ANDRE Villas-Boas said Fernando Torres should not be crucified for one of the worst misses in Premier League history, during the game which saw Manchester United secure their best start to a league season for 26 years.
Torres seemed to have redeemed himself after the nightmare start to his Chelsea career, with his second goal in 24 matches and he looked set to cap a fine performance with a delicious feint and run around David de Gea. But his run concluded with him slicing the ball wide of the open goal\[Daniella Matar\] before him.
Villas-Boas, who insisted \[Daniella Matar\]last night that his side's performance had shown “we are up to the level of the champions”, said he expected Torres to be slated for his miss. “You are all very nice in here with me and tomorrow you take a different stance,” he said.\[Daniella Matar\] “I don't know.”
But the 33-year-old pointed to Wayne Rooney's skewed penalty – the striker's left, standing foot slipped as he struck the ball – in support of his £50m striker.
“You have to be fair that the best world strikers missed great opportunities. It happened to Fernando but it happened to Rooney, too.”
United's 3-1 win, which takes them five points clear of Chelsea, ended in the same type of refereeing controversy which typified recent games between the sides, when Alex Ferguson accused Ashley Cole of being a reckless player, after his high tackle left Javier Hernandez with a left shin injury which could keep him out for two weeks.
Ferguson reasonably asked why referee Phil Dowd, who booked Cole, did not therefore award United a second penalty.
“I don't understand,” the manager said. “The referee has booked him, but he |hasn't given a penalty kick. I don't understand that and I must ask him (Dowd).
“He's very reckless at times, Ashley Cole. He is committed of course, but he sometimes can go over the edge a bit and that was an example of that.”
But Villas-Boas was equally unhappy with the officials, who overlooked the fact that Chris Smalling and Wayne Rooney were marginally offside before Smalling punished Frank Lampard and Jose Bosingwa's feckless response to Ashley Young's eighth-minute free-kick.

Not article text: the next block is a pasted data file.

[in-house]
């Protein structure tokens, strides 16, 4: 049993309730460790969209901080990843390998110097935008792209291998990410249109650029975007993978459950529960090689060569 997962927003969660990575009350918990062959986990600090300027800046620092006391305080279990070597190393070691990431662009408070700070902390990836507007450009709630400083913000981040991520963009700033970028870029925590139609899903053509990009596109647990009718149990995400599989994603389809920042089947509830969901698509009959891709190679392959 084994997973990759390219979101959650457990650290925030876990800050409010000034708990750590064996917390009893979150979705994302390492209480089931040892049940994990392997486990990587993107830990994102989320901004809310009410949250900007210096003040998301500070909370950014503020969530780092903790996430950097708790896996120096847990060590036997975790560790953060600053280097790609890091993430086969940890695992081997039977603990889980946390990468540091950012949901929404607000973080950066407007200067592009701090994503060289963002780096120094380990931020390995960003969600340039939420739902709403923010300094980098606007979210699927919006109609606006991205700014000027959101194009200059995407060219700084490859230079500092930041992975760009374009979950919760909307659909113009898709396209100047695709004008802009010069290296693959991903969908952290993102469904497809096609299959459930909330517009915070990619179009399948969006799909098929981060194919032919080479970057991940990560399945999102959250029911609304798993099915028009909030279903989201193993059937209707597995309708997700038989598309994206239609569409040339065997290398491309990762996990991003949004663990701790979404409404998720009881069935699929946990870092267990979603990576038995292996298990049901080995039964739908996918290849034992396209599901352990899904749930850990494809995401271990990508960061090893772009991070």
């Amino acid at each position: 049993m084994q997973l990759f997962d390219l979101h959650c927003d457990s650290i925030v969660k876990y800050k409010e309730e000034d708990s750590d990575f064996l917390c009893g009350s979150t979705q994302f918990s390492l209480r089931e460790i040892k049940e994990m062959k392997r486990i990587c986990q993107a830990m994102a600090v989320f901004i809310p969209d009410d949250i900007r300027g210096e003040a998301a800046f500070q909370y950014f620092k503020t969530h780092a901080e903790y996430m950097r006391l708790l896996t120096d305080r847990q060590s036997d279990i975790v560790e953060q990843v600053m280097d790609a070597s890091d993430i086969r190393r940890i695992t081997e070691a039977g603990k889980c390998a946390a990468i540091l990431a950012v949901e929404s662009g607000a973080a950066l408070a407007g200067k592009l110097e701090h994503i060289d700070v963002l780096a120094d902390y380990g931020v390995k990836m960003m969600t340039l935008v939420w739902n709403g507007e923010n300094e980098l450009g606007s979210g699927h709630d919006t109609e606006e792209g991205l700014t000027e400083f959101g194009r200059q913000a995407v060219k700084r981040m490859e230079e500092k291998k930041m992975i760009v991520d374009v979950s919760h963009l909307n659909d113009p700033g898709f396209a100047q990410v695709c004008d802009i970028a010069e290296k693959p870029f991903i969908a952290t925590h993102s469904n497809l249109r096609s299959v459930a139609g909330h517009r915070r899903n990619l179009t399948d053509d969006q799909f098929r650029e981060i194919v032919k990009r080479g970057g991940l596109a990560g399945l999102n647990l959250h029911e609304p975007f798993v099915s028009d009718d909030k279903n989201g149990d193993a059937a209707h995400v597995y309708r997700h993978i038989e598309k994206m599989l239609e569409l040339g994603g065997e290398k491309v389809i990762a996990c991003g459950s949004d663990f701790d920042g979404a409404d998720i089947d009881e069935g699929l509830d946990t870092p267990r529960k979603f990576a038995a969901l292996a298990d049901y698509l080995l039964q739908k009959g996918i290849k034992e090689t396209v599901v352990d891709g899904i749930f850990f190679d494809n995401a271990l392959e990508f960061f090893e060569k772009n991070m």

Luis Nani, whose destruction of Cole provided the first sense that he has the gifts to scale Cristiano Ronaldo's heights, was also inches offside when he assumed possession which, seven touches later, saw him score surely one of the goals of the season, from 30 yards.
“We tried everything to win the game but it was impossible,” Villas- Boas reflected. “It just didn't fall our way – not just in terms of the goalscoring opportunities, but also the\[Daniella Matar\] refereeing and linesman's decisions. Not that I'm saying anything that will cause you to kill me. But I was really unhappy with the way the linesman performed.”
When it was put to him that Cole was lucky not to have been dismissed, the Chelsea manager shot back: “Maybe he would not (have got) sent off if the linesman does his work. Maybe (Cole) would be a bit more clear in his work. Maybe if it is a 0-0 Ashley is a bit more in control of the situation.”
The scoreline of a game which takes its place as one of the greatest contested between two Premier League sides, did not reflect the contribution and chances created by Villas-Boas's new, ambitious Chelsea. Ferguson, who purred over the “terrific” attacking flair, conceded that his players “kept botching it up” in the centre of the field. Loose passes meant that \[Daniella Matar\]David De Gea was able to find redemption for his own stuttering United start, making two superb first-half saves from the Brazilian Ramires.
“In the first half Chelsea could have scored two or three,” Ferguson reflected. “Our football was terrific in the second half and we should have finished it off. We created more chances and more opportunities, fantastic opportunities. But they are always a threat because they have experience and kept at us.”